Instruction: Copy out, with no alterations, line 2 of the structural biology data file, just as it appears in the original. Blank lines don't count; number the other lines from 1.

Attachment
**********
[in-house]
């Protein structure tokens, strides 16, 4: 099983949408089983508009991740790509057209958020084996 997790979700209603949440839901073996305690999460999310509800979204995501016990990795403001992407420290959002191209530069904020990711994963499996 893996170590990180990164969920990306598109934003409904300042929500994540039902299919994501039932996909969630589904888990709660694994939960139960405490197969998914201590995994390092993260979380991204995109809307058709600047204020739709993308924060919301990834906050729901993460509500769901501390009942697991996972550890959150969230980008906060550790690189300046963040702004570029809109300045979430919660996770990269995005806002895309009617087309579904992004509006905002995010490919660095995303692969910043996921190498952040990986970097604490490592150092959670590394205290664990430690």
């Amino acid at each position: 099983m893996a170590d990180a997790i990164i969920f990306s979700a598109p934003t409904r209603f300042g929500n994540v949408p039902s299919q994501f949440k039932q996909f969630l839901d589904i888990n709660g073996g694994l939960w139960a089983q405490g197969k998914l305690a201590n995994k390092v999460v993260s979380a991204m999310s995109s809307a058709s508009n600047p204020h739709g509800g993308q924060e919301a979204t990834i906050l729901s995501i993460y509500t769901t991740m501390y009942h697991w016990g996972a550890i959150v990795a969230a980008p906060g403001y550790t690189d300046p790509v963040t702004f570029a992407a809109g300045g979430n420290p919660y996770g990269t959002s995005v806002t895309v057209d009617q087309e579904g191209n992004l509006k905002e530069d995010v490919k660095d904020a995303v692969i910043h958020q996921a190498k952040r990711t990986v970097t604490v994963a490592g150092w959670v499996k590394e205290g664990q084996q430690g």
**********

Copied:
């Protein structure tokens, strides 16, 4: 099983949408089983508009991740790509057209958020084996 997790979700209603949440839901073996305690999460999310509800979204995501016990990795403001992407420290959002191209530069904020990711994963499996 893996170590990180990164969920990306598109934003409904300042929500994540039902299919994501039932996909969630589904888990709660694994939960139960405490197969998914201590995994390092993260979380991204995109809307058709600047204020739709993308924060919301990834906050729901993460509500769901501390009942697991996972550890959150969230980008906060550790690189300046963040702004570029809109300045979430919660996770990269995005806002895309009617087309579904992004509006905002995010490919660095995303692969910043996921190498952040990986970097604490490592150092959670590394205290664990430690």